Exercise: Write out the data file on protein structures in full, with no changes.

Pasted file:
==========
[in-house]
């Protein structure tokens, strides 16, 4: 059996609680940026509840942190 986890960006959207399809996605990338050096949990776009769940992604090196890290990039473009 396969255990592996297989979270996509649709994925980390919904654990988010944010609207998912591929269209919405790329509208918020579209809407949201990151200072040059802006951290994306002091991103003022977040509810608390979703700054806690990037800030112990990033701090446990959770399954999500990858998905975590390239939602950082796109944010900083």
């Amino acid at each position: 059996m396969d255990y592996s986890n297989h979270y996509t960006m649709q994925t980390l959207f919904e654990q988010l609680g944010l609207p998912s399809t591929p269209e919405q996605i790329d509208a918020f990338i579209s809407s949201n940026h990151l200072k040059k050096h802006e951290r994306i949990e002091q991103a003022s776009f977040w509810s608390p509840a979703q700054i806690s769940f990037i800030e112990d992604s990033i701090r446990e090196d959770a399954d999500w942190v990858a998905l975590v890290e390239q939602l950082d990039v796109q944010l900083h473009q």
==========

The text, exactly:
[in-house]
């Protein structure tokens, strides 16, 4: 059996609680940026509840942190 986890960006959207399809996605990338050096949990776009769940992604090196890290990039473009 396969255990592996297989979270996509649709994925980390919904654990988010944010609207998912591929269209919405790329509208918020579209809407949201990151200072040059802006951290994306002091991103003022977040509810608390979703700054806690990037800030112990990033701090446990959770399954999500990858998905975590390239939602950082796109944010900083």
């Amino acid at each position: 059996m396969d255990y592996s986890n297989h979270y996509t960006m649709q994925t980390l959207f919904e654990q988010l609680g944010l609207p998912s399809t591929p269209e919405q996605i790329d509208a918020f990338i579209s809407s949201n940026h990151l200072k040059k050096h802006e951290r994306i949990e002091q991103a003022s776009f977040w509810s608390p509840a979703q700054i806690s769940f990037i800030e112990d992604s990033i701090r446990e090196d959770a399954d999500w942190v990858a998905l975590v890290e390239q939602l950082d990039v796109q944010l900083h473009q």